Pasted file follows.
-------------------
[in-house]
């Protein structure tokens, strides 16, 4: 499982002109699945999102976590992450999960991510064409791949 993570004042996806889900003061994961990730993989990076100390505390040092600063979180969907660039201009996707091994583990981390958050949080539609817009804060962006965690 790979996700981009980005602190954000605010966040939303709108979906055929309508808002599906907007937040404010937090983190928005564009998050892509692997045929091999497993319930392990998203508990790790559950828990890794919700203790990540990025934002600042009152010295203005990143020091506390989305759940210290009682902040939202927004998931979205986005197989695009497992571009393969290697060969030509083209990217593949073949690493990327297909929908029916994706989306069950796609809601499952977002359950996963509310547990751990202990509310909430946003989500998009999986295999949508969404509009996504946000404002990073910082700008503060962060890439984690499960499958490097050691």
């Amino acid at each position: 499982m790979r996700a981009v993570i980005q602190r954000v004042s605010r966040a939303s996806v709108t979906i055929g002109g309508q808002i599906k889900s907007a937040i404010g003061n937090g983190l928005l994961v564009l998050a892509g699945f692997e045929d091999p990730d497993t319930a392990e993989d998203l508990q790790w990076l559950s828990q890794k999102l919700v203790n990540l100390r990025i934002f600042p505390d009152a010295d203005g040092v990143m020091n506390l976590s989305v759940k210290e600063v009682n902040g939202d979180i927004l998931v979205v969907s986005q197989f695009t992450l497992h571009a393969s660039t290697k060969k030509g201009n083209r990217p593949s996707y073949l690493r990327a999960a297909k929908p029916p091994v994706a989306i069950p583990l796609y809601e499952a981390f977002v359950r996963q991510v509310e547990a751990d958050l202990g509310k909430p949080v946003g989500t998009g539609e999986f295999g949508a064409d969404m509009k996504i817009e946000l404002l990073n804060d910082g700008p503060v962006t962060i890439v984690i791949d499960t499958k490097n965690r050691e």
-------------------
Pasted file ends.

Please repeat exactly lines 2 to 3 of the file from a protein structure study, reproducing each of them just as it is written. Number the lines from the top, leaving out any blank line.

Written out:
């Protein structure tokens, strides 16, 4: 499982002109699945999102976590992450999960991510064409791949 993570004042996806889900003061994961990730993989990076100390505390040092600063979180969907660039201009996707091994583990981390958050949080539609817009804060962006965690 790979996700981009980005602190954000605010966040939303709108979906055929309508808002599906907007937040404010937090983190928005564009998050892509692997045929091999497993319930392990998203508990790790559950828990890794919700203790990540990025934002600042009152010295203005990143020091506390989305759940210290009682902040939202927004998931979205986005197989695009497992571009393969290697060969030509083209990217593949073949690493990327297909929908029916994706989306069950796609809601499952977002359950996963509310547990751990202990509310909430946003989500998009999986295999949508969404509009996504946000404002990073910082700008503060962060890439984690499960499958490097050691």
């Amino acid at each position: 499982m790979r996700a981009v993570i980005q602190r954000v004042s605010r966040a939303s996806v709108t979906i055929g002109g309508q808002i599906k889900s907007a937040i404010g003061n937090g983190l928005l994961v564009l998050a892509g699945f692997e045929d091999p990730d497993t319930a392990e993989d998203l508990q790790w990076l559950s828990q890794k999102l919700v203790n990540l100390r990025i934002f600042p505390d009152a010295d203005g040092v990143m020091n506390l976590s989305v759940k210290e600063v009682n902040g939202d979180i927004l998931v979205v969907s986005q197989f695009t992450l497992h571009a393969s660039t290697k060969k030509g201009n083209r990217p593949s996707y073949l690493r990327a999960a297909k929908p029916p091994v994706a989306i069950p583990l796609y809601e499952a981390f977002v359950r996963q991510v509310e547990a751990d958050l202990g509310k909430p949080v946003g989500t998009g539609e999986f295999g949508a064409d969404m509009k996504i817009e946000l404002l990073n804060d910082g700008p503060v962006t962060i890439v984690i791949d499960t499958k490097n965690r050691e």